• Health vs. Performance by Keith Norris
  • Using EvoBio to Optimize Training for Endurance Sports by Jamie Scott
  • Paleolithic Diets and Diabetes Control by Lynda Frassetto
  • Craniofacial Dystrophy by Mike Mew
  • Ubuntu: A Paleolithic Perspective on Human Community and Health by Frank Forencich

For me, the lecture on Ubuntu really drove home the importance of living as part of a community, the idea that if one of us does well, then we all do well. I really hope that as the Ancestral Health community grows, we can all support the work of others and bring the message to the people who most need to hear it. I had the sense of being part of a tribe for three days, and had fun while connecting and learning. I’m sure that many people will do re-cap posts in the next week, and there will be the inevitable criticism of presentations (this is normal and necessary for the growth of any group/profession/movement); yet, I for one feel very fortunate to have been part of this event. I’ll close with a few more photos of my tribe:

 

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Robb Wolf, who told me multiple times throughout the 3 days “I like standing next to you…you make me feel tall!” Such a cool guy – really down to earth and easy to be around.

 

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J. Stanton of Gnolls.org, with whom I had the pleasure of talking during dinner one night with the Whole 9 Life Team.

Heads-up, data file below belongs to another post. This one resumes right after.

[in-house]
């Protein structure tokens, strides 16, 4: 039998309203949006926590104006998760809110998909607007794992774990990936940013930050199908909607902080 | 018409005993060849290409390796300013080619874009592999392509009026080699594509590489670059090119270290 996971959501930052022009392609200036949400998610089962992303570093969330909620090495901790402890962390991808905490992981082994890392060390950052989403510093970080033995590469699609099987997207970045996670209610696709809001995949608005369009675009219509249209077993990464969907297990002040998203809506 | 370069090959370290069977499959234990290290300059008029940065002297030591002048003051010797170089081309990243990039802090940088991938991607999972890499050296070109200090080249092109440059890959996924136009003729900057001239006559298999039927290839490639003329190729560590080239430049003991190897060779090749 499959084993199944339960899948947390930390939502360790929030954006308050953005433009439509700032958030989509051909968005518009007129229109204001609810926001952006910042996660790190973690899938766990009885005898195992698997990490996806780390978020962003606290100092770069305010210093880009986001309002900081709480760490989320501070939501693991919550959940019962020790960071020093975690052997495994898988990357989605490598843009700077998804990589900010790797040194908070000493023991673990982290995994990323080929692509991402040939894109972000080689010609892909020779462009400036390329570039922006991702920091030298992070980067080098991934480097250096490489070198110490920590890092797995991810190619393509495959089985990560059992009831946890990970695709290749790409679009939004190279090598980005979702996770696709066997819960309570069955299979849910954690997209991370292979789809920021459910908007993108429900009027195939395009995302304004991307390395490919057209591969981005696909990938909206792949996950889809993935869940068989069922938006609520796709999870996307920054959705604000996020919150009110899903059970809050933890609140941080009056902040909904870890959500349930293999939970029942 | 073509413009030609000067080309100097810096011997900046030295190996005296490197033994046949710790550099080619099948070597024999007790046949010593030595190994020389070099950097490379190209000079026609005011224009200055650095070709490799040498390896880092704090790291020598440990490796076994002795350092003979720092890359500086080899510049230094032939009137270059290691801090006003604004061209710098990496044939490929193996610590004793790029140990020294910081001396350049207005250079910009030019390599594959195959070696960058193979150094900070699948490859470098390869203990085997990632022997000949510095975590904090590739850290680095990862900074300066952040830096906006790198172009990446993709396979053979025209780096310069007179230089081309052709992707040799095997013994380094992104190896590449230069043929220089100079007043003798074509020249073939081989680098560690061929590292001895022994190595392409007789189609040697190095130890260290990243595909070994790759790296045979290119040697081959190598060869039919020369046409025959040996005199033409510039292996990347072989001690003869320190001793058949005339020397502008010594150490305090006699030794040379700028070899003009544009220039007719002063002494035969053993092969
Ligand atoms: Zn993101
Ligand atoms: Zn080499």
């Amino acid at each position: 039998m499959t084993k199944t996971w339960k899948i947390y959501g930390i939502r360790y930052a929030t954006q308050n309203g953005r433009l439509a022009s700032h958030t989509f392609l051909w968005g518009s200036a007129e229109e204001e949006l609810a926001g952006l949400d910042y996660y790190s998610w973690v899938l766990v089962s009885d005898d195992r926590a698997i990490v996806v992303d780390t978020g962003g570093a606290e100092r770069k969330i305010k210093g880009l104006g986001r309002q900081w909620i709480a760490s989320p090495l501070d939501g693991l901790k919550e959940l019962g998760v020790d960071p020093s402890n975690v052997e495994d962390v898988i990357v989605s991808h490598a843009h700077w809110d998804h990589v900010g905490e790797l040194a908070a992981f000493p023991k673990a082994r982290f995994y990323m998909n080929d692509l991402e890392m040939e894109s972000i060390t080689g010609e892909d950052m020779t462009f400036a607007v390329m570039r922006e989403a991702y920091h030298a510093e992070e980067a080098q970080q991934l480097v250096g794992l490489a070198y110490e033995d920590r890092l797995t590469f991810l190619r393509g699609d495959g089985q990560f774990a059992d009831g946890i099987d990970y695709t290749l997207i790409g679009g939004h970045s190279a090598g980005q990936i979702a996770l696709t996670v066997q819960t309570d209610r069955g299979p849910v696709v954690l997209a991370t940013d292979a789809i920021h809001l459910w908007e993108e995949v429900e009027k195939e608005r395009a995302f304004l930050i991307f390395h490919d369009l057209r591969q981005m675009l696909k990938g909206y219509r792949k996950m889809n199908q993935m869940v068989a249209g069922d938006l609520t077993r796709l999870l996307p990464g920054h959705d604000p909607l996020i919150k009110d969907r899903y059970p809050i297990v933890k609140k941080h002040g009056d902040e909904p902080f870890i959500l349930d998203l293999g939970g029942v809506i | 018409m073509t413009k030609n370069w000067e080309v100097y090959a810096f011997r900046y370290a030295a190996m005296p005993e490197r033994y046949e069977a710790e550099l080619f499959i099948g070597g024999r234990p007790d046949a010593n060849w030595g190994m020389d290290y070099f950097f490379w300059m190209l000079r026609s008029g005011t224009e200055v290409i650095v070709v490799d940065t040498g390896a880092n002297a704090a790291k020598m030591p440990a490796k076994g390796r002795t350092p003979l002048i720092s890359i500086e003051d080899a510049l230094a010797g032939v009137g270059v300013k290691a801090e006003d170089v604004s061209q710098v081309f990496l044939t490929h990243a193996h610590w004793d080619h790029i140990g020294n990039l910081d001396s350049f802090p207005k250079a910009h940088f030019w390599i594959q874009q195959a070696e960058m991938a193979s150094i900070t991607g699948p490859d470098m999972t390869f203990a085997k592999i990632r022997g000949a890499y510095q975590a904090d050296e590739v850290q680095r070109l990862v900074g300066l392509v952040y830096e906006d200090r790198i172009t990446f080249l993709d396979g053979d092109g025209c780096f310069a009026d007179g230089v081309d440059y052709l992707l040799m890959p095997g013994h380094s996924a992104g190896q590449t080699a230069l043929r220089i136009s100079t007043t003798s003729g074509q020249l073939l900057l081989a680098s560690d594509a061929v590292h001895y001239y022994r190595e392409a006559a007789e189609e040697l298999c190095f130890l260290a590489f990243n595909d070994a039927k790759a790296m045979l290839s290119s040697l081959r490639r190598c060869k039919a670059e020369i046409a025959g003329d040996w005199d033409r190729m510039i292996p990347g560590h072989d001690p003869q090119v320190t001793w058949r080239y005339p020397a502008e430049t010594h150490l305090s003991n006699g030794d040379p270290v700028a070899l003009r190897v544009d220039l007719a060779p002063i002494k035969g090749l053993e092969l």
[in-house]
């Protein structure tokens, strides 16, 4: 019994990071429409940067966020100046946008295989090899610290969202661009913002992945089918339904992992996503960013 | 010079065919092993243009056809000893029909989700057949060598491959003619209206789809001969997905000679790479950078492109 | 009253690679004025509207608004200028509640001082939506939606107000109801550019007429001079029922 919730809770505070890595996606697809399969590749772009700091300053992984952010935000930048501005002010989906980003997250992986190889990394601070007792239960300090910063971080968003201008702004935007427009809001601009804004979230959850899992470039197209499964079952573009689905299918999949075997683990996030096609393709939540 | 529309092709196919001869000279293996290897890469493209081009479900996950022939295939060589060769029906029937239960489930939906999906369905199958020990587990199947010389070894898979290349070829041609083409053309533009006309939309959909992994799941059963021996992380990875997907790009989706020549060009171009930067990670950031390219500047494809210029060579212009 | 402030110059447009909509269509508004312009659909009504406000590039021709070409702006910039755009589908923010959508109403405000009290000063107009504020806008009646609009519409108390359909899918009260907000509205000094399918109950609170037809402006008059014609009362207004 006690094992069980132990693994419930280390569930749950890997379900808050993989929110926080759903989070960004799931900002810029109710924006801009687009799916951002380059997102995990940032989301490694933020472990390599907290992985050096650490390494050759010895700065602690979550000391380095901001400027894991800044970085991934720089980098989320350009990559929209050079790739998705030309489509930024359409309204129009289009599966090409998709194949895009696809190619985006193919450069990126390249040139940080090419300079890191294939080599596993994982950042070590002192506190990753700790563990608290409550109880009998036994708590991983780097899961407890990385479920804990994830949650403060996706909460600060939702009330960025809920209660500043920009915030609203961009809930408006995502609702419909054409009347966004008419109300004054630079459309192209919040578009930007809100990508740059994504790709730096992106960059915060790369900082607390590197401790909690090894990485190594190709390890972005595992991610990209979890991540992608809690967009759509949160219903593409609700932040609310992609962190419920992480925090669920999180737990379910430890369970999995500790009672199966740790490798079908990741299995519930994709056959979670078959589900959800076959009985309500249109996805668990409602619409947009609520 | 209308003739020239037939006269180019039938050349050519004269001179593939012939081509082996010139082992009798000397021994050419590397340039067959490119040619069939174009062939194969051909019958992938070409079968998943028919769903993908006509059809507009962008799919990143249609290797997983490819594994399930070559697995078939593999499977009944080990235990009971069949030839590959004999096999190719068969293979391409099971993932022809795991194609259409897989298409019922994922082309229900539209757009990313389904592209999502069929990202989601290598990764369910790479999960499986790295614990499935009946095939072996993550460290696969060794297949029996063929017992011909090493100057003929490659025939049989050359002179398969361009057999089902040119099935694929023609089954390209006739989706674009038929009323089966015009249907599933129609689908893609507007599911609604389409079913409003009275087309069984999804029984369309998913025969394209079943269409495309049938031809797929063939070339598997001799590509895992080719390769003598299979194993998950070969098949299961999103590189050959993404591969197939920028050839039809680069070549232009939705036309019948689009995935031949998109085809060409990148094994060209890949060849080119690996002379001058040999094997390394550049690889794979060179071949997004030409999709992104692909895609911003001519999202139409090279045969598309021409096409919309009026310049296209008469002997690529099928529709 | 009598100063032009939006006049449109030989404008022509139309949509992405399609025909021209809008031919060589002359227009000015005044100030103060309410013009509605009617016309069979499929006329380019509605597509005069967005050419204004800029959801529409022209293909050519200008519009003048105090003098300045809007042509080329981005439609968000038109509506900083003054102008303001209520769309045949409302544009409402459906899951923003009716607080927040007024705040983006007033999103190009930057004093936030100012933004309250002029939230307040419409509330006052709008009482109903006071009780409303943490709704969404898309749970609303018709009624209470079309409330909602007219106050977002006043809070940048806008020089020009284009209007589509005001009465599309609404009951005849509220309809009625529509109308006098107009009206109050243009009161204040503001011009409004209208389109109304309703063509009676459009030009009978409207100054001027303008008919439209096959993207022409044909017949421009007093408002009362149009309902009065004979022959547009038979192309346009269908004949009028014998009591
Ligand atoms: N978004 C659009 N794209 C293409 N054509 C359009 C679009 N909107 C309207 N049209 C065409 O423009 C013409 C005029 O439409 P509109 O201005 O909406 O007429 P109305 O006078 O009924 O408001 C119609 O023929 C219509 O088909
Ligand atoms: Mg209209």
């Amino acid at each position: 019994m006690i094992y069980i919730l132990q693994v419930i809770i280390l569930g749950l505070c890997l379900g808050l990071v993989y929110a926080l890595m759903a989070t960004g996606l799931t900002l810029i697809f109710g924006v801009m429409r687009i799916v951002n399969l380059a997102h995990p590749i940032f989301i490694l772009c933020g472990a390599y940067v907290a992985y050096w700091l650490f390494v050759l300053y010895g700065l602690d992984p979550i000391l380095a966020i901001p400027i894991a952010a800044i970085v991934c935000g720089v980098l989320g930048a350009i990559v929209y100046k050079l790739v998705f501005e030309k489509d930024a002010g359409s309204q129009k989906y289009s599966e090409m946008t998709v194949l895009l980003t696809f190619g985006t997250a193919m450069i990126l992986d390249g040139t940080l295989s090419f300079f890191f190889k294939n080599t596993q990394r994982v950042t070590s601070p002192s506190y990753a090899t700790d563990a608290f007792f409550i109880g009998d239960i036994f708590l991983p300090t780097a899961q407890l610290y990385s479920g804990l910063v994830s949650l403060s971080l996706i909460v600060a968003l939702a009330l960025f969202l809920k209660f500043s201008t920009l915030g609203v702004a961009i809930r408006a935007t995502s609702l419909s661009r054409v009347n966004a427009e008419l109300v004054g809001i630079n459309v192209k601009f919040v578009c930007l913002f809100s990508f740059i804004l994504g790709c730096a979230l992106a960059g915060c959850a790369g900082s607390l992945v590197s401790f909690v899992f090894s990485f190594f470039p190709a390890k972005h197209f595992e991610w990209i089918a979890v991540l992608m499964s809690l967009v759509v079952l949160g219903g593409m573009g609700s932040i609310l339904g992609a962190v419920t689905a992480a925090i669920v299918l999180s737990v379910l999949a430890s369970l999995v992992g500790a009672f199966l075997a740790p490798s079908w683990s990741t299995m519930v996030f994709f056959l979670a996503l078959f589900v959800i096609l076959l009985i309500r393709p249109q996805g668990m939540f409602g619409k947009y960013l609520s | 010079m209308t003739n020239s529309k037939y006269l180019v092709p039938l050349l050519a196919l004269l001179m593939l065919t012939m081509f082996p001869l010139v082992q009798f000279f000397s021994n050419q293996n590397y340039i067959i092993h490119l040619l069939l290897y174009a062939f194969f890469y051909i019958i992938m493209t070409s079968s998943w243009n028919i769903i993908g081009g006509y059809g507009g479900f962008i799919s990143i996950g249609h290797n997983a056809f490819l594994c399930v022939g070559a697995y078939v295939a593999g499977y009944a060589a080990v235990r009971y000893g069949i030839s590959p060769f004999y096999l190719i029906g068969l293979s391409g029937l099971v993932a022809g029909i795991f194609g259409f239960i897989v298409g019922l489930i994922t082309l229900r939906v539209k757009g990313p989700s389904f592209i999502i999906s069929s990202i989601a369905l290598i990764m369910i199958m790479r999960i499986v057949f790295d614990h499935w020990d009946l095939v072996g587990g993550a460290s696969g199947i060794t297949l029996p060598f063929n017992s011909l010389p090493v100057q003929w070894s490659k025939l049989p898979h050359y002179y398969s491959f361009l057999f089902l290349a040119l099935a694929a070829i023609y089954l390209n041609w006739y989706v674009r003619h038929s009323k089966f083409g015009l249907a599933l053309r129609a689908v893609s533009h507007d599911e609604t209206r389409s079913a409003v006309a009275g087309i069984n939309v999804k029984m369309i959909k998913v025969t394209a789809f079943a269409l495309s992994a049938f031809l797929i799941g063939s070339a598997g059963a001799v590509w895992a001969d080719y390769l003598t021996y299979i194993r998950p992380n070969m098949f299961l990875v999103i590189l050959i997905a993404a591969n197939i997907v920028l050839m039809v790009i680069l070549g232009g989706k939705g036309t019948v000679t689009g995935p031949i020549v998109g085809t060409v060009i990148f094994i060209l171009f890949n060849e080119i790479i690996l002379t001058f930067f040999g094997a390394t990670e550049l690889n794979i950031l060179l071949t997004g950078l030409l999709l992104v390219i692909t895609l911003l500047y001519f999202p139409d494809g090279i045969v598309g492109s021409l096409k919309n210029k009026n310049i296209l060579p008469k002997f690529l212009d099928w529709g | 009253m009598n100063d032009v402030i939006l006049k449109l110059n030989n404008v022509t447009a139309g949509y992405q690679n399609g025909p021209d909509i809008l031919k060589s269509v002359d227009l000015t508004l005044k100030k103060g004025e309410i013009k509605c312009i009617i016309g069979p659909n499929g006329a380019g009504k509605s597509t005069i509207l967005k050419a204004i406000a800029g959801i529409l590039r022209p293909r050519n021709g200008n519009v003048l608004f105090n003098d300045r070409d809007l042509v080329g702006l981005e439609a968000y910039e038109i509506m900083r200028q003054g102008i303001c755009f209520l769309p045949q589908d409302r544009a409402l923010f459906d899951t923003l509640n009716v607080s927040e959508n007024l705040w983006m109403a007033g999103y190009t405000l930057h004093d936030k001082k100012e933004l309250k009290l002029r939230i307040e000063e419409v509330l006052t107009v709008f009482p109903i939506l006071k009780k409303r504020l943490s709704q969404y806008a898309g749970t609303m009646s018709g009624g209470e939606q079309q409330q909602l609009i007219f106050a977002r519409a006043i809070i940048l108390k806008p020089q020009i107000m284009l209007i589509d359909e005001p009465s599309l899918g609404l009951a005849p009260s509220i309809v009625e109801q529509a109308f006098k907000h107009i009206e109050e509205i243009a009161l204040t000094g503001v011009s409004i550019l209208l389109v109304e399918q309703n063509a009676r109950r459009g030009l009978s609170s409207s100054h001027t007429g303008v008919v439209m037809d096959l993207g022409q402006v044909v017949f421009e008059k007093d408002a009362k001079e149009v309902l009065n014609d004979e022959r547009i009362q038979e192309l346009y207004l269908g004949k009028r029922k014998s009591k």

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The remnants of our amazing dinner at The Garden at The Cellar where we had the most incredible meal crafted specifically for us by Chef Brandon Arms with input from Melissa.

 

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Q & A with Mark Sisson and Robb Wolf

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My fellow tiny Paleo Warrior Amy Kubal

 

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Our Kiwi and Aussie pals Jamie and Anastasia

 

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And the one and only Jude AKA SmartSexyPaleo, who is one of our favorite people on the planet!

We are already looking forward to AHS13 and hoping to present again!

Finding a way back to health after Fibromyalgia and Lyme Disease

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fibromyalgia c772fb3536932530bacf1650955f21b7 Finding a way back to health after Fibromyalgia and Lyme DiseaseToday’s post is a testimonial from a client who had been dealing with chronic pain due to Lyme Disease and Fibromyalgia. She was referred to me for a consultation and has had excellent results after implementing a “Whole 30″ eating plan. I’ll let you read her story in her own words:

A lot of you are probably wondering why you should do a Whole30.  I wondered the same thing when I met with Ann in May.  As a full-time working mom, I figured it was normal to be tired, foggy, and achy all the time. Everyone can drink coffee at midnight and fall asleep a half hour later right?  (Um…if you can, I’ve been told that’s not a good sign…) 

The back story: A little over a year ago, one of my kids gently patted my head and pain ran through me like a lightning bolt. That episode was a wake up call because I realized I was in pain, foggy headed, and downing Advil and coffee like it was going out of style. After a couple of doctor visits, I was diagnosed with Lyme disease and fibromyalgia. They treated the Lyme disease and started me on fibro medication. The meds helped somewhat, but were not a complete fix. Something had to give. Pain sucks! Chronic pain sucks even more!